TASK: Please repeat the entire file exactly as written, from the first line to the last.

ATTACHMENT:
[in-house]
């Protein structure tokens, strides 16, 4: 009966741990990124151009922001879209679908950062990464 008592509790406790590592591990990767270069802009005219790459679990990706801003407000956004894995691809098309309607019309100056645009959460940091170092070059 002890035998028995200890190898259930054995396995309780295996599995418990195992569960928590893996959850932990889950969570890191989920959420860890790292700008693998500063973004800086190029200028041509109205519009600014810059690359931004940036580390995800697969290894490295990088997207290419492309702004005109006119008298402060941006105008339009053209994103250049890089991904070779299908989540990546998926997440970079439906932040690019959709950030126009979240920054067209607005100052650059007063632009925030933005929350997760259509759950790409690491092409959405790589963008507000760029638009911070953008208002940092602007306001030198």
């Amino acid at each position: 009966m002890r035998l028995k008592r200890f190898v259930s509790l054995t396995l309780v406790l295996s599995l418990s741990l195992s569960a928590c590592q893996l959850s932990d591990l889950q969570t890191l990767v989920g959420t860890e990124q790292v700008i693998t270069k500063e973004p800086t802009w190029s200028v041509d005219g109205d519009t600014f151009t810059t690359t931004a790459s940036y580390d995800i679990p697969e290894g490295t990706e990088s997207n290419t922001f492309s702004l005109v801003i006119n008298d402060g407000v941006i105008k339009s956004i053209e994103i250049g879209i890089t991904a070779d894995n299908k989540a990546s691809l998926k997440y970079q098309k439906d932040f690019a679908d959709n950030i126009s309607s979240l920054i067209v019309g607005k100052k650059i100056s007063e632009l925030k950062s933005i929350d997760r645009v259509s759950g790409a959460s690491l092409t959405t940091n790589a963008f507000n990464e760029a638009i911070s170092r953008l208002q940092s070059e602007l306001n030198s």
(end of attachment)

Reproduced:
[in-house]
């Protein structure tokens, strides 16, 4: 009966741990990124151009922001879209679908950062990464 008592509790406790590592591990990767270069802009005219790459679990990706801003407000956004894995691809098309309607019309100056645009959460940091170092070059 002890035998028995200890190898259930054995396995309780295996599995418990195992569960928590893996959850932990889950969570890191989920959420860890790292700008693998500063973004800086190029200028041509109205519009600014810059690359931004940036580390995800697969290894490295990088997207290419492309702004005109006119008298402060941006105008339009053209994103250049890089991904070779299908989540990546998926997440970079439906932040690019959709950030126009979240920054067209607005100052650059007063632009925030933005929350997760259509759950790409690491092409959405790589963008507000760029638009911070953008208002940092602007306001030198």
């Amino acid at each position: 009966m002890r035998l028995k008592r200890f190898v259930s509790l054995t396995l309780v406790l295996s599995l418990s741990l195992s569960a928590c590592q893996l959850s932990d591990l889950q969570t890191l990767v989920g959420t860890e990124q790292v700008i693998t270069k500063e973004p800086t802009w190029s200028v041509d005219g109205d519009t600014f151009t810059t690359t931004a790459s940036y580390d995800i679990p697969e290894g490295t990706e990088s997207n290419t922001f492309s702004l005109v801003i006119n008298d402060g407000v941006i105008k339009s956004i053209e994103i250049g879209i890089t991904a070779d894995n299908k989540a990546s691809l998926k997440y970079q098309k439906d932040f690019a679908d959709n950030i126009s309607s979240l920054i067209v019309g607005k100052k650059i100056s007063e632009l925030k950062s933005i929350d997760r645009v259509s759950g790409a959460s690491l092409t959405t940091n790589a963008f507000n990464e760029a638009i911070s170092r953008l208002q940092s070059e602007l306001n030198s």